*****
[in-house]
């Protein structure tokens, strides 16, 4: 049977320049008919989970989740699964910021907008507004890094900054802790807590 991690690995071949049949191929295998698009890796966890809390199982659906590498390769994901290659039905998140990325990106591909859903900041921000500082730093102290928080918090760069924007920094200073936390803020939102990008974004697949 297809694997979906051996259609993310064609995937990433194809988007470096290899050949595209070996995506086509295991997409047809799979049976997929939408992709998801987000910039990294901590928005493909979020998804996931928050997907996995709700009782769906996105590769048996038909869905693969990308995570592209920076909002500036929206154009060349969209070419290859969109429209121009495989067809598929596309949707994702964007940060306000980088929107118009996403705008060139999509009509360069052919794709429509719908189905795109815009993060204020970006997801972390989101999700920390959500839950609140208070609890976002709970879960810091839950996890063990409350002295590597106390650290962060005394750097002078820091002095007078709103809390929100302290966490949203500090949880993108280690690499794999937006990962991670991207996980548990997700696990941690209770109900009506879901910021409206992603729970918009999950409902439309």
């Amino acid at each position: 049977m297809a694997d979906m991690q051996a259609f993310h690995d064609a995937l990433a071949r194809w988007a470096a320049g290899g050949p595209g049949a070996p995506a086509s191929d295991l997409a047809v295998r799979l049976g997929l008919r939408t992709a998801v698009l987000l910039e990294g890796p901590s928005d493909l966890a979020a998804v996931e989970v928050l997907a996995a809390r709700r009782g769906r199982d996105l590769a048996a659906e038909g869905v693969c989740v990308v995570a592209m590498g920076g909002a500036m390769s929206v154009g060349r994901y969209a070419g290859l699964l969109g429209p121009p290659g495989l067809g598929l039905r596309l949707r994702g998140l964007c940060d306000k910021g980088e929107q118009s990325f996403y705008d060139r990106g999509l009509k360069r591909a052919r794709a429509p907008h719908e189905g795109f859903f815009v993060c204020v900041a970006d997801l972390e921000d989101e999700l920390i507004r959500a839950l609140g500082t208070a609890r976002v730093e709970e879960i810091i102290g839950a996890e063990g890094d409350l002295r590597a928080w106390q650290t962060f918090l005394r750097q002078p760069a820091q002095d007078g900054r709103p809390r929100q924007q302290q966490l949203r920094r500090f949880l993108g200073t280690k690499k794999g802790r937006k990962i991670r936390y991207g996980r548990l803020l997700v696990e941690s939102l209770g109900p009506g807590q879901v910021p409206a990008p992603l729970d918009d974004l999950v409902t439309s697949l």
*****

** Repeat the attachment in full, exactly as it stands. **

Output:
[in-house]
């Protein structure tokens, strides 16, 4: 049977320049008919989970989740699964910021907008507004890094900054802790807590 991690690995071949049949191929295998698009890796966890809390199982659906590498390769994901290659039905998140990325990106591909859903900041921000500082730093102290928080918090760069924007920094200073936390803020939102990008974004697949 297809694997979906051996259609993310064609995937990433194809988007470096290899050949595209070996995506086509295991997409047809799979049976997929939408992709998801987000910039990294901590928005493909979020998804996931928050997907996995709700009782769906996105590769048996038909869905693969990308995570592209920076909002500036929206154009060349969209070419290859969109429209121009495989067809598929596309949707994702964007940060306000980088929107118009996403705008060139999509009509360069052919794709429509719908189905795109815009993060204020970006997801972390989101999700920390959500839950609140208070609890976002709970879960810091839950996890063990409350002295590597106390650290962060005394750097002078820091002095007078709103809390929100302290966490949203500090949880993108280690690499794999937006990962991670991207996980548990997700696990941690209770109900009506879901910021409206992603729970918009999950409902439309």
């Amino acid at each position: 049977m297809a694997d979906m991690q051996a259609f993310h690995d064609a995937l990433a071949r194809w988007a470096a320049g290899g050949p595209g049949a070996p995506a086509s191929d295991l997409a047809v295998r799979l049976g997929l008919r939408t992709a998801v698009l987000l910039e990294g890796p901590s928005d493909l966890a979020a998804v996931e989970v928050l997907a996995a809390r709700r009782g769906r199982d996105l590769a048996a659906e038909g869905v693969c989740v990308v995570a592209m590498g920076g909002a500036m390769s929206v154009g060349r994901y969209a070419g290859l699964l969109g429209p121009p290659g495989l067809g598929l039905r596309l949707r994702g998140l964007c940060d306000k910021g980088e929107q118009s990325f996403y705008d060139r990106g999509l009509k360069r591909a052919r794709a429509p907008h719908e189905g795109f859903f815009v993060c204020v900041a970006d997801l972390e921000d989101e999700l920390i507004r959500a839950l609140g500082t208070a609890r976002v730093e709970e879960i810091i102290g839950a996890e063990g890094d409350l002295r590597a928080w106390q650290t962060f918090l005394r750097q002078p760069a820091q002095d007078g900054r709103p809390r929100q924007q302290q966490l949203r920094r500090f949880l993108g200073t280690k690499k794999g802790r937006k990962i991670r936390y991207g996980r548990l803020l997700v696990e941690s939102l209770g109900p009506g807590q879901v910021p409206a990008p992603l729970d918009d974004l999950v409902t439309s697949l």